Apple has been hit with a lawsuit alleging that many of its iPhone camera features infringe on a series of patents owned by an engineer.
The lawsuit, lodged in the U.S. District Court for the Western District of Texas on Thursday, claims that Apple is knowingly infringing on five patents related to mobile phone cameras.
Specifically, those patents detail technologies that can "assist a user to interact with their smartphone," which includes unlocking a devices, taking images or videos, and providing other capabilities.
The plaintiff in the lawsuit, Gesture Technology Partners, LLC, was founded by Dr. Timothy Pryor in 2013. Pryor is the sole inventor of the five asserted patents. The patents-in-suit are U.S. Patents No. 8,194,924, 7,933,431, 8,878,949, and 8,553,079.
According to the complaint, a range of different Apple features are infringing on the intellectual property. That list includes Face ID, Smart HDR, picture facial recognition, and optical image stabilization, among others.
Interestingly, the lawsuit also states that Apple and Dr. Pryor had a previous working relationship.
"Apple has purchased patents and technologies from Dr. Pryor in the past including his 'multi-touch' patent portfolio in 2010," the patent reads. "Dr. Pryor later assisted Apple in asserting the multi-touch portfolio against HTC.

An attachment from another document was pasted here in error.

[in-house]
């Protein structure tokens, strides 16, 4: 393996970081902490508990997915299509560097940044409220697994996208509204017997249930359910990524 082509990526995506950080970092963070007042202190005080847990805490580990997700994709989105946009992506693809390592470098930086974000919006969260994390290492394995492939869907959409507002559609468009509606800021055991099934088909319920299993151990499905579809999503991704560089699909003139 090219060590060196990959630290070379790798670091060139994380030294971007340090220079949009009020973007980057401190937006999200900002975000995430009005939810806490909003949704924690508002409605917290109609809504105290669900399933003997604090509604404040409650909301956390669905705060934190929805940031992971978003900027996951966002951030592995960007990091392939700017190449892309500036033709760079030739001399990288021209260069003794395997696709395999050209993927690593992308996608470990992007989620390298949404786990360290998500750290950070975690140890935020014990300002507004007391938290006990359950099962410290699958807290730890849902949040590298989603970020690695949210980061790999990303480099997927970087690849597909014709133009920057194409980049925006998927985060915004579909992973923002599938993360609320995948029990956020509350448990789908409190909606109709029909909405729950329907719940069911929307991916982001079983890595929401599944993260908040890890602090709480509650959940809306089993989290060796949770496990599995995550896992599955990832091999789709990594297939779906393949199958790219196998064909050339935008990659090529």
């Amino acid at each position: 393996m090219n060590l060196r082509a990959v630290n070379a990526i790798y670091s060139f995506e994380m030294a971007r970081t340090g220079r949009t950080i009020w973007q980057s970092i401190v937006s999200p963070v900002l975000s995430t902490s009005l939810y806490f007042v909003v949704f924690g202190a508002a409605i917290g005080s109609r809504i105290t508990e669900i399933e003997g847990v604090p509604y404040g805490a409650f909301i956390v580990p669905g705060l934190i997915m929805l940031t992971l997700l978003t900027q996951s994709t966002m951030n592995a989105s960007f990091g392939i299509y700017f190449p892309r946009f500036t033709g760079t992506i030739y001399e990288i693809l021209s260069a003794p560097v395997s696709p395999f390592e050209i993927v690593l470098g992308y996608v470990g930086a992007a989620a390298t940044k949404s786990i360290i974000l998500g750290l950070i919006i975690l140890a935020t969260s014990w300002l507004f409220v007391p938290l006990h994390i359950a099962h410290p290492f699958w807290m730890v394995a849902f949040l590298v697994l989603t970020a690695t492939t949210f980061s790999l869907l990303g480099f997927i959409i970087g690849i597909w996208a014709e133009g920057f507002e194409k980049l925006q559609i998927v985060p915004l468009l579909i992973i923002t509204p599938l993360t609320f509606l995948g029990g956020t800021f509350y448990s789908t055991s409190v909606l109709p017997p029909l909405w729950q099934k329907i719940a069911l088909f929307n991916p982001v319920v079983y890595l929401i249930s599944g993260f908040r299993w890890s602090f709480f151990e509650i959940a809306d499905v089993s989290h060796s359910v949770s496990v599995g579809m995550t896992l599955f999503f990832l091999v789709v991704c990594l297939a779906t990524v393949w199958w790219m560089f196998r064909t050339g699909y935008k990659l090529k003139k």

The complaint claims that Dr. Pryor approached Apple about licensing rights to the camera-based patents. It goes on to state that Apple sent correspondence back to Dr. Pryor, but failed to take any steps to avoid infringement. Because of that, the lawsuit claims that Apple is directly and knowingly infringing on the patents — and adds that the plaintiff has been damaged as a result.
The patents themselves cover various patent technologies, including "Camera Based Interaction and Instruction" and "Camera Based Sensing in Handheld, Mobile, Gaming, or Other Devices."
The lawsuit demands a jury trial, and asks for judgement that Apple is infringing the IP. Additionally, it asks for all damages to and costs incurred because of the alleged infringement; interest on the damages; and attorneys fees and other legal costs.